On Sunday, I did the unthinkable: I wrapped all of my Christmas presents and—while trying hard to follow the Pats game as the station cut from game to game—finished writing my Christmas cards.
My early attempts at Christmas cards were rather special this year. I had picked up a package of blank note cards at the pound store (like a dollar store, only dearer). Then, in one of my favourite vintage finds of the fall, I stumbled upon someone’s collection of cigarette and tea cards.
Produced between 1875 and the nineteen-forties, cigarette cards originally provided stiffening for cigarette packages. Usually printed in related series, such as ‘great baseball players’ or ‘famous castles and abbeys’, they soon became collectibles They were discontinued during World War II to save paper and never regained their former status.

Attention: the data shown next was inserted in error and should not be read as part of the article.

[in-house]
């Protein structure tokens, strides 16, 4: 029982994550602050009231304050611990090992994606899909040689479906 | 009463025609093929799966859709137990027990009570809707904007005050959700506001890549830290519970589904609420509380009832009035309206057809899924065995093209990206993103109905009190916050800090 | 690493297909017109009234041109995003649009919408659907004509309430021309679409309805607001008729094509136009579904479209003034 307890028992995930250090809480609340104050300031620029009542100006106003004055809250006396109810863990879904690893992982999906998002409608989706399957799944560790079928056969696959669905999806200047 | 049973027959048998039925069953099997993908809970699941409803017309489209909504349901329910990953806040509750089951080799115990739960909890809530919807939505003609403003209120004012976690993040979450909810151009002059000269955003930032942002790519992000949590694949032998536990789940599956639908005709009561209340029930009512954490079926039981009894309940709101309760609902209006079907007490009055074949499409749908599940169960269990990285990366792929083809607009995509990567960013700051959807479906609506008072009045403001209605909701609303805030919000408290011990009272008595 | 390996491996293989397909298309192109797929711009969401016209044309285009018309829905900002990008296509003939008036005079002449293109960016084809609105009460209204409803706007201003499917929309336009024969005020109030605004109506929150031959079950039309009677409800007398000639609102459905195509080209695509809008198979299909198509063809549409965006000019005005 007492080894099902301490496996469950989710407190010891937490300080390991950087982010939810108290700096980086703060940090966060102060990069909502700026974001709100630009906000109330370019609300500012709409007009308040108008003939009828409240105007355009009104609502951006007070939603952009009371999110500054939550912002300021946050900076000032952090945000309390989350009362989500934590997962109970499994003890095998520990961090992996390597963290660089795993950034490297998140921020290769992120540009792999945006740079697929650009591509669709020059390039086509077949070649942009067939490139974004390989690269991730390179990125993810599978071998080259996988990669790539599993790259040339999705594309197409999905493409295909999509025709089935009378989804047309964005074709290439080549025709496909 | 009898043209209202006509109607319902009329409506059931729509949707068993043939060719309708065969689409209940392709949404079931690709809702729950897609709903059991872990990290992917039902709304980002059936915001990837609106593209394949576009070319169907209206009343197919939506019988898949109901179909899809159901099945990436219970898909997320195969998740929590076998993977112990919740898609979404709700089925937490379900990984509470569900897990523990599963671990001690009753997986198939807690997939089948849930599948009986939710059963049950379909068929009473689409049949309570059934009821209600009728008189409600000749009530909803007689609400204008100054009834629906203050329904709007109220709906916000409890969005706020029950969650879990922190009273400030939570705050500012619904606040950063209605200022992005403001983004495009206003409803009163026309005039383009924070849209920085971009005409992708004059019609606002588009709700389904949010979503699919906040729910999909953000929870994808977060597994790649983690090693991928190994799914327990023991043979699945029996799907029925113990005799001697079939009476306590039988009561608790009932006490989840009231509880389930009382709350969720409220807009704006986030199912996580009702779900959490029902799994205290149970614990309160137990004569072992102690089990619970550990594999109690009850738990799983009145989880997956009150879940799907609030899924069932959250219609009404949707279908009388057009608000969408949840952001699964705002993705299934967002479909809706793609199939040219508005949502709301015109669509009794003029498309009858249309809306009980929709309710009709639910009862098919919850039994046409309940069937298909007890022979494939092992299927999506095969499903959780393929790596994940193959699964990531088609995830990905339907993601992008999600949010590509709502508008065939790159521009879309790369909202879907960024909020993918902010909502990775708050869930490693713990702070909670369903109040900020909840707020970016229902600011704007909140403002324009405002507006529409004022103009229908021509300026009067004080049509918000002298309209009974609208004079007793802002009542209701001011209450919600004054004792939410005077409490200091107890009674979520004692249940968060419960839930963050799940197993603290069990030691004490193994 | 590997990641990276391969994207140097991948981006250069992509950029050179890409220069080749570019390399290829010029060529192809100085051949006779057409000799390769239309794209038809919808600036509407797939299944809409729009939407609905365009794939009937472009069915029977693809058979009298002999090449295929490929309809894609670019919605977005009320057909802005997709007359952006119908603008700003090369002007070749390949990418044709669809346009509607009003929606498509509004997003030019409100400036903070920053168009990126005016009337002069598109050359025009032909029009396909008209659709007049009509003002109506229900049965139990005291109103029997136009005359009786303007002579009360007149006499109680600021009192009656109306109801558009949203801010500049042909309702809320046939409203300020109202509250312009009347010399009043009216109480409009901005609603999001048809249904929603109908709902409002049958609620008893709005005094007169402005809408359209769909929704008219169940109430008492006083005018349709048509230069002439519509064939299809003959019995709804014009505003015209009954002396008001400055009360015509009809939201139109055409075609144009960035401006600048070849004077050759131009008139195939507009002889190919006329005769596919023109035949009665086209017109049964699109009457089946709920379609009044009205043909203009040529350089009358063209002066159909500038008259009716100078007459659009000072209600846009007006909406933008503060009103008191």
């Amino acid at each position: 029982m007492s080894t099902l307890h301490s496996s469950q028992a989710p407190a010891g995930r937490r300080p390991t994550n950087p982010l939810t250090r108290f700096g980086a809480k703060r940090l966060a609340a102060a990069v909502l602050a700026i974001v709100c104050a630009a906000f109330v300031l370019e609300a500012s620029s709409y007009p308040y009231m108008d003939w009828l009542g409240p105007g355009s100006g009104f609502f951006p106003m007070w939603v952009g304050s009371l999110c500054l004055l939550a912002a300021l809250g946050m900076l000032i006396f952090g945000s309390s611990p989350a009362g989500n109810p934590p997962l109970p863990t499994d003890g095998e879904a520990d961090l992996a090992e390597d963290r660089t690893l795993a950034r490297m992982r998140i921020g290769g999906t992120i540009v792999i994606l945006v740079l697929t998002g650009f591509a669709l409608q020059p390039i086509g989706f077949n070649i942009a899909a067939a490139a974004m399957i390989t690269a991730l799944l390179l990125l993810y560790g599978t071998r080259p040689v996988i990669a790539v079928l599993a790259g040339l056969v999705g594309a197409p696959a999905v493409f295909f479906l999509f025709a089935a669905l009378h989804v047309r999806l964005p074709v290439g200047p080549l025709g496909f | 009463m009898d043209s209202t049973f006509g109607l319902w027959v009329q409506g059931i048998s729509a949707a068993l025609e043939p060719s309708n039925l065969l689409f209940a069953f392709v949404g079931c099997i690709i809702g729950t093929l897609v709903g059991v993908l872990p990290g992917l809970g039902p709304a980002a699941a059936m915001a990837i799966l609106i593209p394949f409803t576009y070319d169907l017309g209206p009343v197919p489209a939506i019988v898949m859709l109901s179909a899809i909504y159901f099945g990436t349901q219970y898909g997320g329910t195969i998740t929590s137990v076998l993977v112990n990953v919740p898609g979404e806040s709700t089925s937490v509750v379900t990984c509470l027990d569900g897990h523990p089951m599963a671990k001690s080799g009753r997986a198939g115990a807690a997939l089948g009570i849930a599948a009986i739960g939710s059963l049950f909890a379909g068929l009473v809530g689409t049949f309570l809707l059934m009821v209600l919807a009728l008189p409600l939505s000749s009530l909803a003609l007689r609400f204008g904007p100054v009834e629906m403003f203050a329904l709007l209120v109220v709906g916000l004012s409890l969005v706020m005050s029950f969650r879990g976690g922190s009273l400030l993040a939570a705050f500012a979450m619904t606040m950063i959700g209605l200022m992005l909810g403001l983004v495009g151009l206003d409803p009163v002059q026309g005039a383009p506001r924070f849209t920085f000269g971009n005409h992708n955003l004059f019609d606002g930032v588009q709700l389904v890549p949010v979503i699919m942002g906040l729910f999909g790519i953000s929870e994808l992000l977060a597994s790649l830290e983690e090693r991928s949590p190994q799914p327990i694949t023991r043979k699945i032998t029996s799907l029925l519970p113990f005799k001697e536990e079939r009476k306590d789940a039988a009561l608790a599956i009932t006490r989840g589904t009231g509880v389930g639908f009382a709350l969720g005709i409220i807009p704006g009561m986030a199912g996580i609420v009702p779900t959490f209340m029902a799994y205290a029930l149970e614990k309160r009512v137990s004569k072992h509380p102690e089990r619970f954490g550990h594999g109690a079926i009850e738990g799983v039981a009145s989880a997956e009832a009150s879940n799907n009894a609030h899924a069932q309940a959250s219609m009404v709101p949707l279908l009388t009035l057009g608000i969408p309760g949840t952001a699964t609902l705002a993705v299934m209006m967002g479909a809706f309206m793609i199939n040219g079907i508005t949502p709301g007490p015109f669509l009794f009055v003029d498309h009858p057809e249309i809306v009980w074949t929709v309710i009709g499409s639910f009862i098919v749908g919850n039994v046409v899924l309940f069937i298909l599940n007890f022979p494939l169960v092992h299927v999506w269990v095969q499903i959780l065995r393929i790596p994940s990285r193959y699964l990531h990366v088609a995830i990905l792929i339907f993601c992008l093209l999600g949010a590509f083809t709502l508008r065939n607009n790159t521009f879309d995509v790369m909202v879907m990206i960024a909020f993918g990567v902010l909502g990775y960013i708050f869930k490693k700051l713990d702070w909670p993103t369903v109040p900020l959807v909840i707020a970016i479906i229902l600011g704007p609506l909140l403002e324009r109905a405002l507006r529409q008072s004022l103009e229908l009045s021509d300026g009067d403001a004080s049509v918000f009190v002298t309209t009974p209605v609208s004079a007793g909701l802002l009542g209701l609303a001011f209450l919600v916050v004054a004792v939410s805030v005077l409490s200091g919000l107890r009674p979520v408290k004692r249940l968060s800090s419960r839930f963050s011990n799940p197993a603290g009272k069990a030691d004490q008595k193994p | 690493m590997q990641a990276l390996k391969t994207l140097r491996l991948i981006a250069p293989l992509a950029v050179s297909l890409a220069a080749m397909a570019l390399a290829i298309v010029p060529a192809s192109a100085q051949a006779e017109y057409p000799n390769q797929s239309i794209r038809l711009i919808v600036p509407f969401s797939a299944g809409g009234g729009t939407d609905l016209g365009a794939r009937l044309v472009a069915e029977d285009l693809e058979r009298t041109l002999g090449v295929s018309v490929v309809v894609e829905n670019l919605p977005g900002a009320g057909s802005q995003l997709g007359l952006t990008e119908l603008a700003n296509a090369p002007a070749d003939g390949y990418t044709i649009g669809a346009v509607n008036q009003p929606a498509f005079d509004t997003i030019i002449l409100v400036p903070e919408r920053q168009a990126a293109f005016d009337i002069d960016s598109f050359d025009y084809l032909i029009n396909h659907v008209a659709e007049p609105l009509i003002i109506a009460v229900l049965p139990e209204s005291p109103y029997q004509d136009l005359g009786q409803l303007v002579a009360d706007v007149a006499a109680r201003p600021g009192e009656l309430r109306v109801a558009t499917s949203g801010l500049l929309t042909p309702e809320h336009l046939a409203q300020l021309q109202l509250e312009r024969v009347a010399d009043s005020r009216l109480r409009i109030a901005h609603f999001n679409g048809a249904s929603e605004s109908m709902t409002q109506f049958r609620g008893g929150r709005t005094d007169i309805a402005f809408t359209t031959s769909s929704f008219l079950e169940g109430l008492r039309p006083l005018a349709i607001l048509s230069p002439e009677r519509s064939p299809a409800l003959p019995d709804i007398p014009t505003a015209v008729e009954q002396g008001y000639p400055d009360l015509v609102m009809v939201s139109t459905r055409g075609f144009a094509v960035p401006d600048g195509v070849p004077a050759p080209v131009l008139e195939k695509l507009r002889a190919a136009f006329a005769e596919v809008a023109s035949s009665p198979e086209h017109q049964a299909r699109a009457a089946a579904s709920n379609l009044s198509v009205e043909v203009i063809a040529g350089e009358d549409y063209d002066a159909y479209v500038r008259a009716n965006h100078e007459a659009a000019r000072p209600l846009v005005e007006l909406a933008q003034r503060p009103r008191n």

Tea cards, a similar idea, were created with the intention of being collectible you can see adverts at the bottoms for albums to display them in—from the 1940s to the 1980s. I acquired a particularly interesting collection on clothing in the British Isles that details the particularly relevant details of each costume. 1967 is undoubtedly the funniest, if only because it’s so recent.
Since I was making my Christmas presents already, I decided to sketch up some quick cards to go with them, incorporating my lovely vintage cards. (Naturally, they were less ‘quick’ than anticipated, but it was a nice break from studying.)
I’m not going to lie; most of my ‘research’ came from this page. I have enough book research to do as it is.